TL;DR: Knitter’s Pride Karbonz are becoming a staple of my knitting arsenal, and I think they’d make any pointy needles fan happy.
I purchased for myself the Starter (3.0, 3.25, 3.5, 3.75 and 4.0mm) and the Midi (4.5, 5.0, 5.5 and 6.0mm) kits. 6.5, 7.0 and 8.0mm needles are available separately. This is a pretty small range, especially on the larger side: most interchangeable needles are available up to 15.0mm. From the same company, the Royale (same tip, but made of wood instead of carbon fiber) goes up to 12.0mm. Fixed circulars go down to 2.0mm, and double pointed needles down to 1.0mm. For the hat knitter or the shorter needles fan, a special 10cm needles kit (from 3.5mm to 6.0mm) is also available.
Opening the box: first impressions
Karbonz are pretty slick needles, and the packaging is designed accordingly. You get a metallic grey pocket with a transparent plastic window showing the needles. Behind the needles holder, there is a pocket to hold cables, cable stoppers and some sort of cable markers with the needles sizes stamped on them. I haven’t found a real use for the cable markers and they can get cumbersome as the opening is too small to slide on anything but the smallest needles. A set of instructions teaching you how to attach and separate the needles and cables as well as using the end caps is provided for convenience.
The needles fit like most Knitter’s Pride products: you’ll get the occasional dud, needle or cable, but their generous lifetime warranty and their ubiquity in local yarn stores will make replacement a breeze. I didn’t run into any trouble with any of the needles or cables that came with the set, but some needles purchased separately didn’t fit quite right. You can use a little bit of grease to help the screwing process, or even apply a little force. The worst that could happen is an under-warranty replacement.
Once they are assembled, take a good look at them: those are some beautiful needles. The contrast from the shiny tips to the matte body is absolutely striking and they hold beautifully in my hands. Carbon fiber seems to have the advantages of plastic without the uncomfortable clamminess that can occur. You have (very) pointy tips and a medium taper.
Cables are standard and I happen to personally like them. They are sturdy and don’t kink too much, while being smooth enough to do magic loop with. They are also very cheap (<$4) compared to the alternative (Addi, ChiaoGoo and HiyaHiya and even Denise often go for double or triple that amount!). They are also compatible with Knit Picks and Lykke interchangeable needles, a nice perk should you want to branch out and explore other finishes.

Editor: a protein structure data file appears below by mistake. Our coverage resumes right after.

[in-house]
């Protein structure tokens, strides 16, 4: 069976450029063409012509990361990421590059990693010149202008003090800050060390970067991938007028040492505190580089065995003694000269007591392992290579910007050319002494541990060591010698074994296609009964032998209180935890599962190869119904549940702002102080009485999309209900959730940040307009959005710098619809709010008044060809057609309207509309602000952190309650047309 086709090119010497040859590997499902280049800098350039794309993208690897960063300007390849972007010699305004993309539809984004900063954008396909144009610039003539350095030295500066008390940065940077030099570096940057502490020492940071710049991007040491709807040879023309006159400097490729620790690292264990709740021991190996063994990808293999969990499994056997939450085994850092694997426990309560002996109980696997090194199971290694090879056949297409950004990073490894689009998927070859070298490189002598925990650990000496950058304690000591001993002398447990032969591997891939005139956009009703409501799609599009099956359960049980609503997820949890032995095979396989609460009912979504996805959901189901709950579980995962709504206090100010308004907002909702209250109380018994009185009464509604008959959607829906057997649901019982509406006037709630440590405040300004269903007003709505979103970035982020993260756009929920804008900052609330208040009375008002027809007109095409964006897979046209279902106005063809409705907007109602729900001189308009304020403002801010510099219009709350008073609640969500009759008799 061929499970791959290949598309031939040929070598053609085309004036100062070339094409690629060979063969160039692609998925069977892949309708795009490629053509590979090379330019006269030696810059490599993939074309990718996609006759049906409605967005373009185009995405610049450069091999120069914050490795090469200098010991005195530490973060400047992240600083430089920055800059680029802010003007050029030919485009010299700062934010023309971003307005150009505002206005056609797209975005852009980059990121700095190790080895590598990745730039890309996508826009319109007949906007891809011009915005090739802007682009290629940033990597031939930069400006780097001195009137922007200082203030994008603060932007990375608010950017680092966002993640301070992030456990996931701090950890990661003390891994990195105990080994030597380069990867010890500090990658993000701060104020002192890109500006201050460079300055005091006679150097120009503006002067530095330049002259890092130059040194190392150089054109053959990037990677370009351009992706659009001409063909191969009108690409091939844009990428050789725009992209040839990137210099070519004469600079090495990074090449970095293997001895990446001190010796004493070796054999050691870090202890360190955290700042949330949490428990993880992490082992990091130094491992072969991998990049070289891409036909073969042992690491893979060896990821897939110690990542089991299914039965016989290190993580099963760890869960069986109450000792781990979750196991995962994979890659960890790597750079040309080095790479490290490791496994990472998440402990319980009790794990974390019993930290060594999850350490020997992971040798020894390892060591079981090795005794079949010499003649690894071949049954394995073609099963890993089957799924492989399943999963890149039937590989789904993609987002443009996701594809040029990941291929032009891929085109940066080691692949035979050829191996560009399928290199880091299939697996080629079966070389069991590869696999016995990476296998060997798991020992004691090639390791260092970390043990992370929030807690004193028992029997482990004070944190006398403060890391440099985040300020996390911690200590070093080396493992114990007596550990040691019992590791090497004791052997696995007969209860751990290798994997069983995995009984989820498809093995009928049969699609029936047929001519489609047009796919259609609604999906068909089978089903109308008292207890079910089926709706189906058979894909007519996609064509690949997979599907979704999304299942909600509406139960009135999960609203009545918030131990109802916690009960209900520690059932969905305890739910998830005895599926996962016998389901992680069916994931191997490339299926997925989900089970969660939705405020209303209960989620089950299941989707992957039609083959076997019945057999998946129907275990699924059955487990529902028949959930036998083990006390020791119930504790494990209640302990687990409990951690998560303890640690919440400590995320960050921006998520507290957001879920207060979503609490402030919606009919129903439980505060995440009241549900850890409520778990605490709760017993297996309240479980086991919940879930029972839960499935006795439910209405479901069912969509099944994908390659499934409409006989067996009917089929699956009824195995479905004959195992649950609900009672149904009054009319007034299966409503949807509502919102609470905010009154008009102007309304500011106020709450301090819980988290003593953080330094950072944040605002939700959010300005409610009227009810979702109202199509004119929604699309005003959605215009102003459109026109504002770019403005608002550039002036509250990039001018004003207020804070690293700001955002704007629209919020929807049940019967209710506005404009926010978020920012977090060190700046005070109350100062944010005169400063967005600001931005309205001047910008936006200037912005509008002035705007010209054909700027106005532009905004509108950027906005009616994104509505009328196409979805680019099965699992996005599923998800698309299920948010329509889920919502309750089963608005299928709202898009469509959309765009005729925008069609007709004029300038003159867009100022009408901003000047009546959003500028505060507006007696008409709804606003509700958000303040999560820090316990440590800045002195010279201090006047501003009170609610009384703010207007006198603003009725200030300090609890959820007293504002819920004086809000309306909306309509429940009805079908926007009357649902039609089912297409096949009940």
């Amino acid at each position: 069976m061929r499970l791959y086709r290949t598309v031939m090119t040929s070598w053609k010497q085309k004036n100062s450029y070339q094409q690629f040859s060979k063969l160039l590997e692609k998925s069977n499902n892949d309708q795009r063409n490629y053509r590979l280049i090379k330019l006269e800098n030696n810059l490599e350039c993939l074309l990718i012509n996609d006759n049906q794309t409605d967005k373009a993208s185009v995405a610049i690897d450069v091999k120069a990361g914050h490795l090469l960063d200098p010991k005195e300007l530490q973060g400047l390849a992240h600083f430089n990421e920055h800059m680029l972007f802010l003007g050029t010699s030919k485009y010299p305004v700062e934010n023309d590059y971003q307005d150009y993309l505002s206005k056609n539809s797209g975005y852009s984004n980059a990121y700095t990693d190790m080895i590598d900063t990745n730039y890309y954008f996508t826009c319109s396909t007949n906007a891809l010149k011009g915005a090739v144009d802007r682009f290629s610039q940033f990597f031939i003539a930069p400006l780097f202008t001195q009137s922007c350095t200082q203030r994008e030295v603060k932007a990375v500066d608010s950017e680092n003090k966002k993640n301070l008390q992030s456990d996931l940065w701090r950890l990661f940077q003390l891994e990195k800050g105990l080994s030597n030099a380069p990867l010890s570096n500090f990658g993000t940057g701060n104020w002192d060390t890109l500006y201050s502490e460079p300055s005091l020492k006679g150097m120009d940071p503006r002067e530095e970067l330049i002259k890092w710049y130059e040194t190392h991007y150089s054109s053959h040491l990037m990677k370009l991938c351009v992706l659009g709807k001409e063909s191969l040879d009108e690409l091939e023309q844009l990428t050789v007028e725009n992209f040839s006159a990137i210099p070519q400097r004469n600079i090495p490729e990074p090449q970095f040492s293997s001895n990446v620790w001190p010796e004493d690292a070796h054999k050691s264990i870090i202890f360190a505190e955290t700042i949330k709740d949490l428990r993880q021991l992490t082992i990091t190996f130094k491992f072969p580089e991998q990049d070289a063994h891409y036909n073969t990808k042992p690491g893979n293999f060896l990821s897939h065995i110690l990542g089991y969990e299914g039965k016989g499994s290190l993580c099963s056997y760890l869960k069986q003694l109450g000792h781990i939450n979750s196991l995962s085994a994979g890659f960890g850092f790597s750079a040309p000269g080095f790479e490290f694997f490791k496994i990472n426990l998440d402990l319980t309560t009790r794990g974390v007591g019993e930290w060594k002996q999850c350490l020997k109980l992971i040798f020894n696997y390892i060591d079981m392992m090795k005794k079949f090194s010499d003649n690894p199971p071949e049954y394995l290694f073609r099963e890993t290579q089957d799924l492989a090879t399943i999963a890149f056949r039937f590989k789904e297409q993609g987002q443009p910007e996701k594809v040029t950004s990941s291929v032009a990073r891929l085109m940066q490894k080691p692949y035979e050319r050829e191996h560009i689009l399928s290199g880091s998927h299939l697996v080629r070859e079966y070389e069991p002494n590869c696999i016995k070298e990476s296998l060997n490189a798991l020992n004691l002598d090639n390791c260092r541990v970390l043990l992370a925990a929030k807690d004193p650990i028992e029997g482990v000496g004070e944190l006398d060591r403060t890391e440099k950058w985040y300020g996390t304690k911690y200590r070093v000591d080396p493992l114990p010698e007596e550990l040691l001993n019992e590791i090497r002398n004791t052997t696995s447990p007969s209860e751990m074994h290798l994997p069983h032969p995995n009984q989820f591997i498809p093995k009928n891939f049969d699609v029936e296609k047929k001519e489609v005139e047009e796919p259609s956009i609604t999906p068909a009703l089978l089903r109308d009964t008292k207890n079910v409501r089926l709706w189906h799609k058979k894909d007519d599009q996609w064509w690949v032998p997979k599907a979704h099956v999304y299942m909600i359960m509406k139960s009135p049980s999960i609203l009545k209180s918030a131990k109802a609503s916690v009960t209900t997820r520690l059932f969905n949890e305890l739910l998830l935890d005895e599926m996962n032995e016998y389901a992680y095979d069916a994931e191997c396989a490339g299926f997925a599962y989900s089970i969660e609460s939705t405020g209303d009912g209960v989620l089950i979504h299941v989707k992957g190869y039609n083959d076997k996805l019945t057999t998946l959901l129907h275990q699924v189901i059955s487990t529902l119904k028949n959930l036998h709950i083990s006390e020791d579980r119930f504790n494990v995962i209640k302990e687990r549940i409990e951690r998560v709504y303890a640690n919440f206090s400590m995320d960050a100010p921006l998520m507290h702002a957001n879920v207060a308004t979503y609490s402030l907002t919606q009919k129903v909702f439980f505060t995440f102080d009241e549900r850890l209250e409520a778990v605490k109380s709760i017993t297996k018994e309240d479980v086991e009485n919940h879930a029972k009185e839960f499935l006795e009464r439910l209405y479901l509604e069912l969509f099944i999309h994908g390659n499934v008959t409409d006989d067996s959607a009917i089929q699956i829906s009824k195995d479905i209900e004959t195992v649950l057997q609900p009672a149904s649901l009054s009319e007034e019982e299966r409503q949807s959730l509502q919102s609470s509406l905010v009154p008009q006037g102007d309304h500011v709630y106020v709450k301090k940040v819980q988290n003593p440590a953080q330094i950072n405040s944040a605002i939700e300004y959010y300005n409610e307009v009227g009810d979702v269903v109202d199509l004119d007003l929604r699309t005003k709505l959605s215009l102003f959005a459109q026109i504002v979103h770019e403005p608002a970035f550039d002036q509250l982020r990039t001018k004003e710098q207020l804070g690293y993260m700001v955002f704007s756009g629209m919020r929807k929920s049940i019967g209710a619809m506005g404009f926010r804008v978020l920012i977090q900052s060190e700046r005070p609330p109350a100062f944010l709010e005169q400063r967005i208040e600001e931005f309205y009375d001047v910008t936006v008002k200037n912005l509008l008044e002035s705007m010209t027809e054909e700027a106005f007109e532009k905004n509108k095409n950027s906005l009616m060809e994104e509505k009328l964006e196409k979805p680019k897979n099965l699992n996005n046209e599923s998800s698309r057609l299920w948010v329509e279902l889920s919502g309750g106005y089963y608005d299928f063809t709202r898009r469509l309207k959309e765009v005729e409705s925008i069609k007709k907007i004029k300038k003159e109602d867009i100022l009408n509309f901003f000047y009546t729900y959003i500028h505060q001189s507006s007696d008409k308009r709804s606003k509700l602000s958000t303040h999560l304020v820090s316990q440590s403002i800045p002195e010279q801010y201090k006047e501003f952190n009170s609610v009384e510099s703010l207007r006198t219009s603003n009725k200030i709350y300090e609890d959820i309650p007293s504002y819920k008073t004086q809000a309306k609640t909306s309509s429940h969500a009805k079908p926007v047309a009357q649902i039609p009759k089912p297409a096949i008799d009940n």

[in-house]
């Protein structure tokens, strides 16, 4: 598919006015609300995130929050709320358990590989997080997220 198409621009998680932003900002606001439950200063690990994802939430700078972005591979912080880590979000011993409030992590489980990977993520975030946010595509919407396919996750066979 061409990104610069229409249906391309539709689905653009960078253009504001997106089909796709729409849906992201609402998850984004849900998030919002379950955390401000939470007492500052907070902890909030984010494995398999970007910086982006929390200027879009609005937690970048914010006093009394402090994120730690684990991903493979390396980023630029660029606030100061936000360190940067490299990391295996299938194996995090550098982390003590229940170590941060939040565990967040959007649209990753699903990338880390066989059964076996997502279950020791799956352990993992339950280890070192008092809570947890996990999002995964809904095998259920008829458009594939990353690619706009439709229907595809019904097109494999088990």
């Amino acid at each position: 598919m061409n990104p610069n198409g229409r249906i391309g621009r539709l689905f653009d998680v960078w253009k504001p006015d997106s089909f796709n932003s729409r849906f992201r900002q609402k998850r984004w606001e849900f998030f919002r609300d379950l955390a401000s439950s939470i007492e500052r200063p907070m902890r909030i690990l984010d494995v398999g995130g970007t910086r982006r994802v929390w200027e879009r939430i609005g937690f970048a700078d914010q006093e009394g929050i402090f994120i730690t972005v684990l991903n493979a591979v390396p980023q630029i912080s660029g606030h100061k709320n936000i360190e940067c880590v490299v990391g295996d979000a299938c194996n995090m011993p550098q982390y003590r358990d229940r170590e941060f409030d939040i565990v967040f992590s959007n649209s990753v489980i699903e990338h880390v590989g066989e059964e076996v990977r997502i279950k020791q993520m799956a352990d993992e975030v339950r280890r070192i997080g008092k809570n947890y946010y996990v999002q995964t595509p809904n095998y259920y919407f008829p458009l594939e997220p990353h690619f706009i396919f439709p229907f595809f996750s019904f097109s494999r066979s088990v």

Jumping right in
I used my Karbonz to knit a few projects, most noticeably my first garment. I can say that, after this battle test, I enjoy knitting with those needles. The pointy metal tip is speedy, splitting only the most difficult yarns. The smooth texture of the carbon fiber adds a slight grab that improves control without being annoying. They feel solid in the hands, almost like solid metal needles, without putting on the weight.
Something that was a concern for me was the different thermal expansion coefficient for the two materials. Carbon fiber will actually shrink in the fibers direction as it heats while metal will generally expand. Since there is a good difference between room temperature and body temperature, I was afraid you would start feeling a bump where the materials meet. While you can feel it when you’re running a fingernail on the needle, even the grabbiest yarn didn’t pose any problem. Any needle that isn’t continuous is susceptible of that problem, and Knitter’s Pride did a good job at solving it.
The needles have the sizing (US and metric) printed on the body, as well as on the metal part connecting to the cable (US only). I found the printed white characters rather unappealing, so I was rather happy to see it was peeling off after a few dozen rhttps://start.fedoraproject.org/ows of knitting. To avoid the flakes sticking to the yarn, I make sure to scratch it before using a new size. The printing on the metal fades after a while too, so be sure to carry a needle gauge with you. It is an annoying design flaw, but not a showstopper.
Pricing and availability
Those prices were checked on 2017-11-26.
Karbonz are the most expensive needles in the Knitter’s Pride portfolio. You can find the starter set for $92, and the midi set for $84. The deluxe set (starter+midi), apparently discontinued, will pull you back $165. Knitter’s Pride recently launched a $203 box of joy, putting the needles (9 pairs from 3.5mm to 8.0mm) in a beautiful ‘see-through’ laser-cut box and including a shawl pin (why?). I am rather annoyed with this under-handed price increase, and I believe purchasing the starter and midi kits is a better bargain. Individual pairs are from $17 to $25 depending on the size. Cables and accessories are on the cheaper side, which can lower the ownership cost on the long run.
Overall, I really like my Karbonz. They definitely are expensive needles, but I think it’s a fair price to pay to hold a futuristicly-made product in your hands. They are well-made, look sharp, perform admirably and are backed-up with a great warranty.
We expecially like
- The beautiful, very slick and professional look
- The lifetime warranty
- Their sturdy feeling and lightness
- A non-flaky, more precise sizing information
- They kept the deluxe kit instead of the box of joy
- Perhaps a better individual pricing scheme?